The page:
On the way, a hobbling man ran in the opposite direction towards him. “It’s a beast! A monster!” He bumped shoulders with Dan and toppled to the ground. The man looked up at Dan, revealing a face covered in sweat and a pair of eyes filled with terror before scurrying away in sprints and falls. Dan sensed the situation was more dire and urgent than he had anticipated and quickened his pace.
The flames of a blazing house—the house where the Jones lived—greeted him. A line of armed villagers stood outside its fence, baring their weapon in an act of unity and bravado.
At first, Dan did not see who they were up against so he looked harder into the inferno. Then, he saw it.
Rose and her parents walked past the graveyard and followed the river that ran through the village out into the woods.
“We’re showing you the way so that eventually you will be responsible for sending food to her on your own. Along the way, be careful of any wild beasts. We have taught you how to wield your knife so always be ready to use it,” Her parents instructed her.
After they reached a small waterfall, they stopped following the water and instead went along the cliff and back into the woods again. The trek brought them to a tranquil clearing in the woods where time seemed to stand still. There was no sound of crickets or cicadas and the sunrays cracked through the towering coniferous trees, painting the morning with a dewy mist. In the middle of the clearing was a small cottage.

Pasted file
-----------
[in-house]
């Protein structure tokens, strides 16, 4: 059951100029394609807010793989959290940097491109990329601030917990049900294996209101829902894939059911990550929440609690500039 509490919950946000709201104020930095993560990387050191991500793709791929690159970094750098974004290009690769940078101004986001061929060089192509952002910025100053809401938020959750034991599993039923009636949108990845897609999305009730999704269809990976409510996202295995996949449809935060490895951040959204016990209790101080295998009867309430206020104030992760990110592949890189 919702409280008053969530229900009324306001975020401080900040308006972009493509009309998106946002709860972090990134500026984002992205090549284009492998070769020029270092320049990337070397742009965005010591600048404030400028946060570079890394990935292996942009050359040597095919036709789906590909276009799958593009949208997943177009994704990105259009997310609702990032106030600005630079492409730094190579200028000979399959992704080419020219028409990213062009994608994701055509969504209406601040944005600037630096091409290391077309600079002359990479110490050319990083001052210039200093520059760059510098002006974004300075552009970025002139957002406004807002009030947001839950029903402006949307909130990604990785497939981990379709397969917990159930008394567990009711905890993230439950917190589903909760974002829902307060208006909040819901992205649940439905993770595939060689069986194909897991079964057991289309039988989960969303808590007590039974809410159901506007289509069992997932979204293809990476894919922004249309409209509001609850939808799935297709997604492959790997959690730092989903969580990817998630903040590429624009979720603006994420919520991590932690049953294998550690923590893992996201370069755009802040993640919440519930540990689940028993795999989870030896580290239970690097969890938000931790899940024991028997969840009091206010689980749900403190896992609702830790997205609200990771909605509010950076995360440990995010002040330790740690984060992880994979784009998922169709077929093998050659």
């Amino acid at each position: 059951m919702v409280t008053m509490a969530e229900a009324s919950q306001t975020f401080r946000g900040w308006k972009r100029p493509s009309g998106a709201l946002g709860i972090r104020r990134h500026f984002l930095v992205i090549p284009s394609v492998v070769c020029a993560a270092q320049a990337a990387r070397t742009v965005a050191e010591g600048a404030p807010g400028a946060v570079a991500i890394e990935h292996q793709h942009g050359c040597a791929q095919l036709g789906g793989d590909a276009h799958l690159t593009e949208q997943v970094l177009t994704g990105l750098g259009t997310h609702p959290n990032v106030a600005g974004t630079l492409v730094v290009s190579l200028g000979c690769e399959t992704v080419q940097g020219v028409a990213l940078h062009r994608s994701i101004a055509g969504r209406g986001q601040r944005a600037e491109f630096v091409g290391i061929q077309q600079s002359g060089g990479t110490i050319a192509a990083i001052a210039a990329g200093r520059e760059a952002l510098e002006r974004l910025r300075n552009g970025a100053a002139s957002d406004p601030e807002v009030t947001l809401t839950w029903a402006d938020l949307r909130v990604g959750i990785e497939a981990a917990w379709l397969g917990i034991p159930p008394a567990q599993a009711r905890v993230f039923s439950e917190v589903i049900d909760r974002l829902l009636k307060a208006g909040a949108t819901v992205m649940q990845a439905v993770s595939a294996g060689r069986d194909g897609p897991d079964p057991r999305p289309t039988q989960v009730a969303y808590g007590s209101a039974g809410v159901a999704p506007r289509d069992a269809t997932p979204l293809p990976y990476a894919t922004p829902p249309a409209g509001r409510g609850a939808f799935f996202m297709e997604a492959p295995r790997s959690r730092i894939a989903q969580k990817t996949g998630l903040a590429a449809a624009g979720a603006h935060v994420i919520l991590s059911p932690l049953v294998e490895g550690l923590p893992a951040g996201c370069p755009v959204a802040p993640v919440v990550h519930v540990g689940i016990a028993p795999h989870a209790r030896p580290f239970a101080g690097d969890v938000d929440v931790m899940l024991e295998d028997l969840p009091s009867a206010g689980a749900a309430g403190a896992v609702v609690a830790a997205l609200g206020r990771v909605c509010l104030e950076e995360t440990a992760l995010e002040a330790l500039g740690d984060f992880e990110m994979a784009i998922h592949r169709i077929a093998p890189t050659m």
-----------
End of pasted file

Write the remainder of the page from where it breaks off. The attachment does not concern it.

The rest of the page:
Dan ventured deep into the woods. As a woodcutter, he had often explored the forest and he remembered coming across an abandoned house once but had forgotten where it was.
After a whole day of searching, he finally found the cottage.
“Hello?” Dan gave a courtesy knock on the front door and waited for a while before admitting himself into the house.
It was a single room with clearly demarcated cooking, dining and sleeping area. There was furniture but most importantly, among all these, there was a bed.
This would be perfect.
Father knocked hard on the sturdy wooden door. “Gra…Mom, we’re here with Rose to see you.”
Both the adults took a step back from the door and Rose followed. It took a while before movement could be heard from inside the house.
The door eventually creaked open and the light unveiled a fragile and affable-looking old woman. “Oh is this Rose? Look at how grown-up she is. Come in, come in.”